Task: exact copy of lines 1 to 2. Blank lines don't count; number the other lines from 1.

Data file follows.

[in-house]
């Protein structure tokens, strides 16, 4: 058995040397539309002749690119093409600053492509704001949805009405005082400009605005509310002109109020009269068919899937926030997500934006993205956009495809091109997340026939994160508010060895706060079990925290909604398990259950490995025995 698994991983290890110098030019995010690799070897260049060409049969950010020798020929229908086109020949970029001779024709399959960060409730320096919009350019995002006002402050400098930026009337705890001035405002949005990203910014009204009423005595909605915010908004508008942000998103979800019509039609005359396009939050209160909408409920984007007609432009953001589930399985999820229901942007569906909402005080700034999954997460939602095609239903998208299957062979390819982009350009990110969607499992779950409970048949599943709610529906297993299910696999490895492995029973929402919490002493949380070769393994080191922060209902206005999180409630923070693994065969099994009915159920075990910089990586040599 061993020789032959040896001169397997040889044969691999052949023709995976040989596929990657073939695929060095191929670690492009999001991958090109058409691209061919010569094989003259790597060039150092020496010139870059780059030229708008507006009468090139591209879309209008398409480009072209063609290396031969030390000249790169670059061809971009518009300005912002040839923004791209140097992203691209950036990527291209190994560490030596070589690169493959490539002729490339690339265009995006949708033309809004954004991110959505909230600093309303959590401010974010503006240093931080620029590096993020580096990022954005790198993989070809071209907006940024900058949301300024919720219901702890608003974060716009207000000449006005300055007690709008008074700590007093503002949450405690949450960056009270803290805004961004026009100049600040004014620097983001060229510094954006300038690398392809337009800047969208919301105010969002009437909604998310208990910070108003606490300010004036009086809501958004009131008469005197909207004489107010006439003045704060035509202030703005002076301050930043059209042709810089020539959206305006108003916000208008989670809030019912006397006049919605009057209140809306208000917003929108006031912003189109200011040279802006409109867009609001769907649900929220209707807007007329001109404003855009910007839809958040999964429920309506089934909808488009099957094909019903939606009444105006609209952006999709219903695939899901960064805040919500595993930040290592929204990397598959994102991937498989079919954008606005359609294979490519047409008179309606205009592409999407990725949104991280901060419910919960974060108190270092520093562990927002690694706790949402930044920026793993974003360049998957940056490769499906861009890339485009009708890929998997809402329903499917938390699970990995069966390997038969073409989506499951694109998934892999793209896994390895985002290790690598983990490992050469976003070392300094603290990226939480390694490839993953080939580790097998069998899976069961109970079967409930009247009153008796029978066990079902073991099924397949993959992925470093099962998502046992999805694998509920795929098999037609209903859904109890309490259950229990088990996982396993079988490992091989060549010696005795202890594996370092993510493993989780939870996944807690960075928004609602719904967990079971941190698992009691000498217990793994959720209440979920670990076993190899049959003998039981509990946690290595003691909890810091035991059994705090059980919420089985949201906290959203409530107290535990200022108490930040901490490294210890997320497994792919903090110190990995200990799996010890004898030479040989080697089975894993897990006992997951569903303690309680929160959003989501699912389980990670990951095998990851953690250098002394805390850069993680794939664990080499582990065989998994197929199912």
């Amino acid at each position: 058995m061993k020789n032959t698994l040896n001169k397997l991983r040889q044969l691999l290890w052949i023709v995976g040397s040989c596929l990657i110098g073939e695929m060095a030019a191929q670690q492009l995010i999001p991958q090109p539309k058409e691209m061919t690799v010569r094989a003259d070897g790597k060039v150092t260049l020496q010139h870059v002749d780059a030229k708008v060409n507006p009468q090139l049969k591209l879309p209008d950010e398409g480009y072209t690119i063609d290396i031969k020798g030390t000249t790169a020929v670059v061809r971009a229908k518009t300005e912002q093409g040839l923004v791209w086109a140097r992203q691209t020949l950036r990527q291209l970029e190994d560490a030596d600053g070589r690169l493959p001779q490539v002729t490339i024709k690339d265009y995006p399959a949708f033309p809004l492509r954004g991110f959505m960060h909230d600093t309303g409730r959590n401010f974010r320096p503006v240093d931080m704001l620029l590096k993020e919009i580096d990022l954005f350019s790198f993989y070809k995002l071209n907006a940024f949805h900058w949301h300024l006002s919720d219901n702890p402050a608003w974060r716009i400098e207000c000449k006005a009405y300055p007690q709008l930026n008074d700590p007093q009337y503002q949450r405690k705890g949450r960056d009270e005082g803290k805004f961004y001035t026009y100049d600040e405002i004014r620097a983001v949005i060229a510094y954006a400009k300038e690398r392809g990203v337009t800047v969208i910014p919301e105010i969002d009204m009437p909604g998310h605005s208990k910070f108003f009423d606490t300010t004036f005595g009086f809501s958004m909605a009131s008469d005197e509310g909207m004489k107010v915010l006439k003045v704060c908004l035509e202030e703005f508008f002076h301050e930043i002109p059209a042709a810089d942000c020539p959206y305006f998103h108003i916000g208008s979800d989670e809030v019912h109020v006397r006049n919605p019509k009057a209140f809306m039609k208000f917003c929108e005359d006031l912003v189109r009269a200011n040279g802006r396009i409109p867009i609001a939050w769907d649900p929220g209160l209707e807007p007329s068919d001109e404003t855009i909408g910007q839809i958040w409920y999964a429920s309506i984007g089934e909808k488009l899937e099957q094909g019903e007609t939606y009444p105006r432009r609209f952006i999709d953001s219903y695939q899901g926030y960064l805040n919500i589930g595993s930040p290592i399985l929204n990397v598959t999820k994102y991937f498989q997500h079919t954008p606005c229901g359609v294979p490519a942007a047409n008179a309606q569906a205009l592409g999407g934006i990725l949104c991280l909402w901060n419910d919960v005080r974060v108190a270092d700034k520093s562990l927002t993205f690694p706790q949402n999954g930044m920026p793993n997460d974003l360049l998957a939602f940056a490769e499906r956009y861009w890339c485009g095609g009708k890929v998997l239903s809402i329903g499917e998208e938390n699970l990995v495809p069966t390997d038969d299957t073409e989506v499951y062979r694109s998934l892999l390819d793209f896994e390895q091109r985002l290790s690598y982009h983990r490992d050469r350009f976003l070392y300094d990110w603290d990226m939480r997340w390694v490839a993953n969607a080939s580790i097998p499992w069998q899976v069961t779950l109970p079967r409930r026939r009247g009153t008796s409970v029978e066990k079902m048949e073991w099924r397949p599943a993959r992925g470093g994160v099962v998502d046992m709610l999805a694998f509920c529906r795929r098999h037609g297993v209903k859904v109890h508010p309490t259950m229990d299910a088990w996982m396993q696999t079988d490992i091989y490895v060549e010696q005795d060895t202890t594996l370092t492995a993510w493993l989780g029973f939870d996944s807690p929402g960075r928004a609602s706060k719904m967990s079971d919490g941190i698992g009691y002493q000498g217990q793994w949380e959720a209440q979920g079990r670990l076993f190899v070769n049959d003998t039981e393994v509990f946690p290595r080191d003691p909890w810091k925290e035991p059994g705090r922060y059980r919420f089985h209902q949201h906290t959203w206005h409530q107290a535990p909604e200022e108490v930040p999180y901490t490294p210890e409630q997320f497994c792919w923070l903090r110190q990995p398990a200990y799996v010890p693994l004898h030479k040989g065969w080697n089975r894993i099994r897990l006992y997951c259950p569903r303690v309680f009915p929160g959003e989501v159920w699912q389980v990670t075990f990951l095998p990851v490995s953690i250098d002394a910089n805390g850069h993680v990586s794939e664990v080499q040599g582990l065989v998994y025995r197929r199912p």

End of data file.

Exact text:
[in-house]
């Protein structure tokens, strides 16, 4: 058995040397539309002749690119093409600053492509704001949805009405005082400009605005509310002109109020009269068919899937926030997500934006993205956009495809091109997340026939994160508010060895706060079990925290909604398990259950490995025995 698994991983290890110098030019995010690799070897260049060409049969950010020798020929229908086109020949970029001779024709399959960060409730320096919009350019995002006002402050400098930026009337705890001035405002949005990203910014009204009423005595909605915010908004508008942000998103979800019509039609005359396009939050209160909408409920984007007609432009953001589930399985999820229901942007569906909402005080700034999954997460939602095609239903998208299957062979390819982009350009990110969607499992779950409970048949599943709610529906297993299910696999490895492995029973929402919490002493949380070769393994080191922060209902206005999180409630923070693994065969099994009915159920075990910089990586040599 061993020789032959040896001169397997040889044969691999052949023709995976040989596929990657073939695929060095191929670690492009999001991958090109058409691209061919010569094989003259790597060039150092020496010139870059780059030229708008507006009468090139591209879309209008398409480009072209063609290396031969030390000249790169670059061809971009518009300005912002040839923004791209140097992203691209950036990527291209190994560490030596070589690169493959490539002729490339690339265009995006949708033309809004954004991110959505909230600093309303959590401010974010503006240093931080620029590096993020580096990022954005790198993989070809071209907006940024900058949301300024919720219901702890608003974060716009207000000449006005300055007690709008008074700590007093503002949450405690949450960056009270803290805004961004026009100049600040004014620097983001060229510094954006300038690398392809337009800047969208919301105010969002009437909604998310208990910070108003606490300010004036009086809501958004009131008469005197909207004489107010006439003045704060035509202030703005002076301050930043059209042709810089020539959206305006108003916000208008989670809030019912006397006049919605009057209140809306208000917003929108006031912003189109200011040279802006409109867009609001769907649900929220209707807007007329001109404003855009910007839809958040999964429920309506089934909808488009099957094909019903939606009444105006609209952006999709219903695939899901960064805040919500595993930040290592929204990397598959994102991937498989079919954008606005359609294979490519047409008179309606205009592409999407990725949104991280901060419910919960974060108190270092520093562990927002690694706790949402930044920026793993974003360049998957940056490769499906861009890339485009009708890929998997809402329903499917938390699970990995069966390997038969073409989506499951694109998934892999793209896994390895985002290790690598983990490992050469976003070392300094603290990226939480390694490839993953080939580790097998069998899976069961109970079967409930009247009153008796029978066990079902073991099924397949993959992925470093099962998502046992999805694998509920795929098999037609209903859904109890309490259950229990088990996982396993079988490992091989060549010696005795202890594996370092993510493993989780939870996944807690960075928004609602719904967990079971941190698992009691000498217990793994959720209440979920670990076993190899049959003998039981509990946690290595003691909890810091035991059994705090059980919420089985949201906290959203409530107290535990200022108490930040901490490294210890997320497994792919903090110190990995200990799996010890004898030479040989080697089975894993897990006992997951569903303690309680929160959003989501699912389980990670990951095998990851953690250098002394805390850069993680794939664990080499582990065989998994197929199912």